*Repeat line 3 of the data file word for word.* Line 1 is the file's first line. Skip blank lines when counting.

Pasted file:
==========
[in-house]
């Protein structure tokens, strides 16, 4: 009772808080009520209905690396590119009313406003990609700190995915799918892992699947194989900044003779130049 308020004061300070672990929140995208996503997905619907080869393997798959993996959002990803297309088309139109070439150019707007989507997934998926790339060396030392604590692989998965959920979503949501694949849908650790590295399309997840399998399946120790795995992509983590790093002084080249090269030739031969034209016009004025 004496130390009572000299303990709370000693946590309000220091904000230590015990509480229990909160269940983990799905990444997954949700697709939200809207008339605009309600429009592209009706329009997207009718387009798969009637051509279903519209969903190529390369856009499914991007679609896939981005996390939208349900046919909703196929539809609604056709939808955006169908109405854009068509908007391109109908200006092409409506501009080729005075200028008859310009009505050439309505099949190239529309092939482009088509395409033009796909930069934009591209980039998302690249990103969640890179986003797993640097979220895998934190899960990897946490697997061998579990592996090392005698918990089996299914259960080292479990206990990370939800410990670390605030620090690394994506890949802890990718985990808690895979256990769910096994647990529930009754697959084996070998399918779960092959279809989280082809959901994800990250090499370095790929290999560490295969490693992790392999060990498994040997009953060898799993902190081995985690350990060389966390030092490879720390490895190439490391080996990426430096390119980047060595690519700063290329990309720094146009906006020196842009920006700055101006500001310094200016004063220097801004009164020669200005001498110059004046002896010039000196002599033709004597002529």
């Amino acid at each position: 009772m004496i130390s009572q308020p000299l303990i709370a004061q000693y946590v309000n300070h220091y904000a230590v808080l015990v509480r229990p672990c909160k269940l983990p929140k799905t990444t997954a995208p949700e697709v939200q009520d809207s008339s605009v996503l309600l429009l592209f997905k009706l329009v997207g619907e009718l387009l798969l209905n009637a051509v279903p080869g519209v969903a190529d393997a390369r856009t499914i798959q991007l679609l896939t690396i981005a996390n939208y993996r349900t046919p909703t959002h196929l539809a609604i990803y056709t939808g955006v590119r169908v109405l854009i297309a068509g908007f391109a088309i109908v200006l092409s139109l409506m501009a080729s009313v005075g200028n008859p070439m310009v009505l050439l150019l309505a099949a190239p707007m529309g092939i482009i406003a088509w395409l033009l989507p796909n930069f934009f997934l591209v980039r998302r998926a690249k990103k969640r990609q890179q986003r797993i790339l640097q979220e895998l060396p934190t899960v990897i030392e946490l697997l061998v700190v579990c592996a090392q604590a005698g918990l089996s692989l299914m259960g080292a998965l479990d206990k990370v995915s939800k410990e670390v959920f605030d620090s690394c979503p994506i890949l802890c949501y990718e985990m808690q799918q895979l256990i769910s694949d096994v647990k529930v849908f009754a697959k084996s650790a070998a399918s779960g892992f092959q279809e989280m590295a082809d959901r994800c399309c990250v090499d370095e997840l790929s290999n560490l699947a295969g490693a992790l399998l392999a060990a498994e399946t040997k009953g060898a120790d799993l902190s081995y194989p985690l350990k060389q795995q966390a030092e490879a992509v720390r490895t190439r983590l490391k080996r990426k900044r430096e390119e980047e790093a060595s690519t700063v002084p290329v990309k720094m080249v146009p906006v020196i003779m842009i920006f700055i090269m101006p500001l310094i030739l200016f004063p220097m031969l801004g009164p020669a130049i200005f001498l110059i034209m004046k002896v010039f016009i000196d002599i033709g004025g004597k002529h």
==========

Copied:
């Amino acid at each position: 009772m004496i130390s009572q308020p000299l303990i709370a004061q000693y946590v309000n300070h220091y904000a230590v808080l015990v509480r229990p672990c909160k269940l983990p929140k799905t990444t997954a995208p949700e697709v939200q009520d809207s008339s605009v996503l309600l429009l592209f997905k009706l329009v997207g619907e009718l387009l798969l209905n009637a051509v279903p080869g519209v969903a190529d393997a390369r856009t499914i798959q991007l679609l896939t690396i981005a996390n939208y993996r349900t046919p909703t959002h196929l539809a609604i990803y056709t939808g955006v590119r169908v109405l854009i297309a068509g908007f391109a088309i109908v200006l092409s139109l409506m501009a080729s009313v005075g200028n008859p070439m310009v009505l050439l150019l309505a099949a190239p707007m529309g092939i482009i406003a088509w395409l033009l989507p796909n930069f934009f997934l591209v980039r998302r998926a690249k990103k969640r990609q890179q986003r797993i790339l640097q979220e895998l060396p934190t899960v990897i030392e946490l697997l061998v700190v579990c592996a090392q604590a005698g918990l089996s692989l299914m259960g080292a998965l479990d206990k990370v995915s939800k410990e670390v959920f605030d620090s690394c979503p994506i890949l802890c949501y990718e985990m808690q799918q895979l256990i769910s694949d096994v647990k529930v849908f009754a697959k084996s650790a070998a399918s779960g892992f092959q279809e989280m590295a082809d959901r994800c399309c990250v090499d370095e997840l790929s290999n560490l699947a295969g490693a992790l399998l392999a060990a498994e399946t040997k009953g060898a120790d799993l902190s081995y194989p985690l350990k060389q795995q966390a030092e490879a992509v720390r490895t190439r983590l490391k080996r990426k900044r430096e390119e980047e790093a060595s690519t700063v002084p290329v990309k720094m080249v146009p906006v020196i003779m842009i920006f700055i090269m101006p500001l310094i030739l200016f004063p220097m031969l801004g009164p020669a130049i200005f001498l110059i034209m004046k002896v010039f016009i000196d002599i033709g004025g004597k002529h």